The pattern is called Crossroads to Jericho. I had a number of large triangles that were left over from a previous project and this would be a good way to use them up. I drew the quilt in EQ to get an idea of how it would look and the fabric requirement for the background. But the block size in EQ of 12" gave me a strange size for the 9 patch squares.
I wanted the 9 patches to be at least 3" finished so that you could identify the pictures in the fabric. I drafted the 9 patch out on paper, then added the corner triangles. The geometry math makes those corner triangles are a very odd size so I transferred the drawing to a ruler to use as a guide. The 9 patch will be made of nice even 3" blocks. The corner triangles will be larger than needed, then trimmed to size. The overall size worked out to 11.25" unfinished, not a standard size but with my special marked ruler, not difficult.
I laid out those large left over triangles from my scrap box and determined what colors I needed to add for a good mix. I then pulled additional fabrics that would blend with the large triangles to use in the 9 patches. For some of the 9 patches I couldn't come up with good blender fabric so I used the same fabric as the corner. After making sure I had all the letters of the alphabet represented, I then cut the 3.5" squares for the 9 patches and the additional large triangles needed. I laid the pieces out on my design wall, played with the arrangement until I was happy with the balance and contrast, then labeled the triangles with the row and column flags.
Thinking I'd save this for the quilting retreat I packed everything away in a kit with my printed EQ sheet and notes. But as often happens I talked myself into not saving it. I decided that since the marked ruler was critical for the project, it made sense for me to go ahead and make this one at home. I didn't want to carry that large a ruler on the plane and take the risk of it getting damaged. Plus I really needed the design wall to help with the placement of the 9 patches. See, many reasons to make this one at home.
I put everything back up on the design wall and started sewing. I put together the nine patches for each block first, then added the corner triangles, centering the point of the triangle over the center of the nine-patch. Since the edge of the triangle is on the bias, I added 3 pins, one in the center and one on each end. I had starched the triangles pretty heavily but I didn't want to take any chances. I decided to sew these with the bias piece down next to the bed of my machine to prevent the presser foot from stretching them. My machine does pretty good about sewing over pins if I go slowly, but I still made sure the pins didn't extend into the sewn seam.
After sewing all four corner triangles to the 9-patch unit, I then trimmed the block to size. You can see in this picture that my 9-patch units weren't quite right but since I was trimming my block to size it wasn't critical. My seams when sewing the 9 patches were just a little little large, making the 9 patch smaller than the intended 9" finished. I should have tested before I sewed them all. On some of the blocks the point of the 9 patch won't be perfectly on the seam but for this pattern it won't be too distracting.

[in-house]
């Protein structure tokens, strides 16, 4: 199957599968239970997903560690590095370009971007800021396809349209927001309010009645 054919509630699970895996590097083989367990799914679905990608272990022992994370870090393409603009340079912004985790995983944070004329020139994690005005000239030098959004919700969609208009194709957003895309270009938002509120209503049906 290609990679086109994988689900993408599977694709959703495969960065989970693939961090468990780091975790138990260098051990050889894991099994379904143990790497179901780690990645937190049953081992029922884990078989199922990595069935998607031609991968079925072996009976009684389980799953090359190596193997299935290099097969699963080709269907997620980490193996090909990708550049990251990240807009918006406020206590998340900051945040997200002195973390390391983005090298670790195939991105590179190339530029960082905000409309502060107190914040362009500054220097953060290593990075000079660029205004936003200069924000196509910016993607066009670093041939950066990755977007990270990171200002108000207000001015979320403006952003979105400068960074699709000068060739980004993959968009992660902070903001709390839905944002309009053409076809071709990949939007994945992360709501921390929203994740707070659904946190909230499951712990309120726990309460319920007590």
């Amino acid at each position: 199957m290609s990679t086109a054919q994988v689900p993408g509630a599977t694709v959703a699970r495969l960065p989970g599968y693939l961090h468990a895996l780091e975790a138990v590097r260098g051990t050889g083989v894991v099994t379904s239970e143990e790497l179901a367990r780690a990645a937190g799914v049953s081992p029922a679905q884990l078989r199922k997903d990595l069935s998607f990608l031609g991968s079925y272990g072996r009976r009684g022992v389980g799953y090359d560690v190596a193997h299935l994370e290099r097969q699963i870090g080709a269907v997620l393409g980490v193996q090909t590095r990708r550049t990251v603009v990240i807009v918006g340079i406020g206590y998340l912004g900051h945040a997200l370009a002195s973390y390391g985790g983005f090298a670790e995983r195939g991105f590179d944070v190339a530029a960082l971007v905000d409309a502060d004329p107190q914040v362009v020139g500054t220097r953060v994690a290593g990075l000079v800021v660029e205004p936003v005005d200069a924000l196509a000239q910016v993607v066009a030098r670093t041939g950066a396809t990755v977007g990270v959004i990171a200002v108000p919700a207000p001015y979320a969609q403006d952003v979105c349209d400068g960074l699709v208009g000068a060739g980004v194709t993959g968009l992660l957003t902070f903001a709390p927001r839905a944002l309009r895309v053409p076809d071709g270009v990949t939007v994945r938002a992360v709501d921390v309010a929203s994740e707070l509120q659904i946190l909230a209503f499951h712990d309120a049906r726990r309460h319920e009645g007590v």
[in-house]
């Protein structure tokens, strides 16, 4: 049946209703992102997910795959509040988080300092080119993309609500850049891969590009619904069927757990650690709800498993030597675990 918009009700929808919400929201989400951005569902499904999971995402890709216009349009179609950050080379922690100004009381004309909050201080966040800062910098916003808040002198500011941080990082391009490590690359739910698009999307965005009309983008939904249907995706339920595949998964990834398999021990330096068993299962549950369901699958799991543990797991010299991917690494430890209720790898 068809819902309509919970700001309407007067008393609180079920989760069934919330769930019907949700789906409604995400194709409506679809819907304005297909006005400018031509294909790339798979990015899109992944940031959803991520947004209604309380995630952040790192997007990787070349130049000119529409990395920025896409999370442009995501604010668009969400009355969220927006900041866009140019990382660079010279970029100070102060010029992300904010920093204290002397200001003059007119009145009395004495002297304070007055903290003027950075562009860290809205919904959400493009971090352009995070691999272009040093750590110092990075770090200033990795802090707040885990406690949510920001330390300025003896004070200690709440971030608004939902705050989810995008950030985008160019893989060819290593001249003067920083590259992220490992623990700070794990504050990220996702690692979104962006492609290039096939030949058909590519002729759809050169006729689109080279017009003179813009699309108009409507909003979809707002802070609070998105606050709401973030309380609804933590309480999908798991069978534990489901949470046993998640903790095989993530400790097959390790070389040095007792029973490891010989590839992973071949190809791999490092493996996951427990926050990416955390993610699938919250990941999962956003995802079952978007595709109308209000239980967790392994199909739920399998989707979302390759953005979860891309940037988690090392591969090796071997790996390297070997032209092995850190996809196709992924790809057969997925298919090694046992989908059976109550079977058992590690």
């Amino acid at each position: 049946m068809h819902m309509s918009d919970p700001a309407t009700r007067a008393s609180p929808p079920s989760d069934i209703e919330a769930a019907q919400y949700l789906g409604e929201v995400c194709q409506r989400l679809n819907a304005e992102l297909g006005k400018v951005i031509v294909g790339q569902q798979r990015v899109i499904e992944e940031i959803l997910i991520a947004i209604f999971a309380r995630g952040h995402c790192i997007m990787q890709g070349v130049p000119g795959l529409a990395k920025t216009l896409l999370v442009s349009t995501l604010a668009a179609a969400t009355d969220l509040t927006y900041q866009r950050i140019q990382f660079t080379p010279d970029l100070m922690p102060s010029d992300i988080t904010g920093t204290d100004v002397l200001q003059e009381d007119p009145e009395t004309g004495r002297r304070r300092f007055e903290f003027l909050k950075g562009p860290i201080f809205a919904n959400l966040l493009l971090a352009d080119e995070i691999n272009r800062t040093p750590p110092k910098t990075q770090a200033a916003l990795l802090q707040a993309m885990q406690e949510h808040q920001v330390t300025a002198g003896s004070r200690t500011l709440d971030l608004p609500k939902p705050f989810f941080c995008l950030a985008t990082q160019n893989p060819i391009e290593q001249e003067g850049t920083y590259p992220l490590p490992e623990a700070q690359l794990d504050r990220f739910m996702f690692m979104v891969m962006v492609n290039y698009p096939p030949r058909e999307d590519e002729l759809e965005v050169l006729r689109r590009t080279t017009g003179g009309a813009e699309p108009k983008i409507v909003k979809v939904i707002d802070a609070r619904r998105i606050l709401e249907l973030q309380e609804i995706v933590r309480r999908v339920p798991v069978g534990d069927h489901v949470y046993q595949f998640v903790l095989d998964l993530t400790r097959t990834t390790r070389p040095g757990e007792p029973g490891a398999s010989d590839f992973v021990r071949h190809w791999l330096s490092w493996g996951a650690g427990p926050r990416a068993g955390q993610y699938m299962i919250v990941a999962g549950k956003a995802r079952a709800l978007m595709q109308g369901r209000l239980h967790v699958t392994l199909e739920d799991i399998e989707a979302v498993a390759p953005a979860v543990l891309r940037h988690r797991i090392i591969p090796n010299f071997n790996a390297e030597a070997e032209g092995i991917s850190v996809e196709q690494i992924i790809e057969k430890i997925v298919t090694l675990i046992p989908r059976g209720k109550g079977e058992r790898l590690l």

Once all the blocks were sewn, I realized I really didn't want to sew them next to each other. All that fabric at the point of the 9 patch (center top, bottom, and each side) would make joining them difficult. Plus that would highlight that my sewing was a little off and matching those points wouldn't be fun either. So I decided I'd rather have sashing, everything much simpler.
Initially I had thought to use a simple sashing with no corner stones. Then I realized I had cut too many sashing strips the length of the blocks, so I added corner stones rather than throw them in the scrap bin. (Another unintended design decision). I started with some black multi-colored fabric for the cornerstones, but when I put the long strips on the design wall, it looked too much like spots and just didn't work well with the blocks.
I then tried using scraps from the blocks themselves in place of the black fabric corner stones. I like this version, less contrast and ties in with the blocks better.
Now to go remove those black squares. Fortunately I checked the long sashing strips with the black corner stones before I sewed them to the blocks, so the ripping is minimal. Almost there!
Well the little squares got pretty small by the time it was all sewn together, only 1". So you really can't see any figures. But I still think I made the best choice. And the intersections of the 9 patch units with the sashing don't float too terribly bad. Certainly not anything that detracts from this particular design.
|Crossroads to Jericho|